California Representative Dana Rohrabacher has been fighting for medical marijuana in Congress for years now, and is willing to take the fight all the way to the Supreme Court if necessary.
“Marijuana laws in this country have violated every basic principle this country stands for over the last 75 years. It’s time to stop,” Congressman Rohrabacher said at a recent cannabis talk. “If we have to take it all the way to the Supreme Court, we will win on this.”
In 2014, the Congressman co-authored the Rohrabacher-Farr amendment, which blocked the Justice Department from spending federal funds on prosecuting legal medical marijuana users or businesses. The amendment, which was due to expire, was just added to a recent omnibus spending bill.
“I had to work really hard to make sure it was in the omnibus bill,” Rohrabacher said. “I had to run around and talk to people and twist arms.”
Rohrabacher, who has used medical marijuana himself to treat his arthritis, has made plans to discuss medical marijuana with Attorney General Jeff Sessions. The two men have known each other since they were teenagers, and Rohrabacher called Sessions “an honest man and person who has got a good heart,” but also a man who “thinks he can help you along by telling you what to do with your personal life.”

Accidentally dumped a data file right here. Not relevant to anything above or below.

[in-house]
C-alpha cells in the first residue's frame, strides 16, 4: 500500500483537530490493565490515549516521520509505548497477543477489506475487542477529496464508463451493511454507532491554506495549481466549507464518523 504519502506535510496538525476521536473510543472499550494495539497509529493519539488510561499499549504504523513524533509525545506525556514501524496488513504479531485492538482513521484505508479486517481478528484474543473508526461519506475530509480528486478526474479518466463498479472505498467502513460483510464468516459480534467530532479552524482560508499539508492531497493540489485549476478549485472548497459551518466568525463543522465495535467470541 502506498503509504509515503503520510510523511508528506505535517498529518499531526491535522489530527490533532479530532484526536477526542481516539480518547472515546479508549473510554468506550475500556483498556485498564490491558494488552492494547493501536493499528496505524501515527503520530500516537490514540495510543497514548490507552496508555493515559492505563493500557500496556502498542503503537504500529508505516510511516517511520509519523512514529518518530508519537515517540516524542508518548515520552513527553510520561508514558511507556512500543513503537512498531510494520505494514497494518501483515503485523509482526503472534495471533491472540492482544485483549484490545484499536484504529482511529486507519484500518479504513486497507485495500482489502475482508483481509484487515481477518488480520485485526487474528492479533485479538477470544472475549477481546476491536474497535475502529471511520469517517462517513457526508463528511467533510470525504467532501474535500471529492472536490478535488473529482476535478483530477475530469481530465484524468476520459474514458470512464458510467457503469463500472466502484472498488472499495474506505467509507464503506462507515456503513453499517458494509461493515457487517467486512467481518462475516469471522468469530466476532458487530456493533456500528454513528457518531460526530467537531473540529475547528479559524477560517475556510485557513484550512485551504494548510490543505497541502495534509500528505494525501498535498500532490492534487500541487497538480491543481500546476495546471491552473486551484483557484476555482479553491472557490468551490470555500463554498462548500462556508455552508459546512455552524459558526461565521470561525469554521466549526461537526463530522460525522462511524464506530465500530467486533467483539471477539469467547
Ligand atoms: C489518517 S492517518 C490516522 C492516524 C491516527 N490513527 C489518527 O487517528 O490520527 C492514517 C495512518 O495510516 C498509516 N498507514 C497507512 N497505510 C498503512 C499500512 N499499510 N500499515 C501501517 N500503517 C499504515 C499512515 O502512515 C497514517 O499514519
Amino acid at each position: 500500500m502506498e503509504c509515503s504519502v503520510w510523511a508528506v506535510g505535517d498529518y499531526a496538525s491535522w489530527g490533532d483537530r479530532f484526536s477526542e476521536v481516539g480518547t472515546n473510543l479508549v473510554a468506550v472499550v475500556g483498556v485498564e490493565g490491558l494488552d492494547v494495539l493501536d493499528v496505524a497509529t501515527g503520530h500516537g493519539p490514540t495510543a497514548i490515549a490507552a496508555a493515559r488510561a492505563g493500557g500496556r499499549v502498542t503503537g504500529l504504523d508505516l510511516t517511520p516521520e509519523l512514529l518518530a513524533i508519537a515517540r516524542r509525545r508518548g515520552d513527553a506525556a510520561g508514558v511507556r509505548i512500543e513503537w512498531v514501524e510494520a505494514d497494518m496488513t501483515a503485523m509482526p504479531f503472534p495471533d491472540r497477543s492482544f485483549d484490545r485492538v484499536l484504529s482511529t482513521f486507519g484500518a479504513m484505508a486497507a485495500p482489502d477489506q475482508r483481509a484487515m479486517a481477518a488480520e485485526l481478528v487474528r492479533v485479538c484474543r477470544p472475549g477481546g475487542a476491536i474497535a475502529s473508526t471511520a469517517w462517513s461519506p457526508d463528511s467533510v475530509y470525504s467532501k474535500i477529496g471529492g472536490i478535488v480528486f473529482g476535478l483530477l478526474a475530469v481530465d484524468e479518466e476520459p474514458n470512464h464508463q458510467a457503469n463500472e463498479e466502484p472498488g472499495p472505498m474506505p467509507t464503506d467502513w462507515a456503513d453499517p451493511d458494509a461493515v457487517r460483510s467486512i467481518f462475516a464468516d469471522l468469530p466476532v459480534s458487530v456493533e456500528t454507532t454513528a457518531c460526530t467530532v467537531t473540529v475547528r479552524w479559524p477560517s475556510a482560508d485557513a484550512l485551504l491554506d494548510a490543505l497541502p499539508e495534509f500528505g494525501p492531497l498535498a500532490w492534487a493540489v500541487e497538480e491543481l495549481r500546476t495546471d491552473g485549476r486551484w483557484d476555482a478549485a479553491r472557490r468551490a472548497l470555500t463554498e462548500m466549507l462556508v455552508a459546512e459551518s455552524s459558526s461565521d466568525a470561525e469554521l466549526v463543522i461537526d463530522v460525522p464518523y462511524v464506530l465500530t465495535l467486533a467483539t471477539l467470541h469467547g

The Congressman said he was unsure whether or not he could help Sessions see the light on medical marijuana. But if President Trump follows through on his recent promise to interfere with medical cannabis, Rohrabacher is confident that the courts will back Congress' right to deny the Justice Department funding for medical marijuana prosecutions. “It would be a huge waste of his time and money, and why would he do that?” he said.
While we couldn’t be more excited about Representative Rohrabacher’s commitment to medical marijuana, his “yes” vote for the American Health Care Act is puzzling.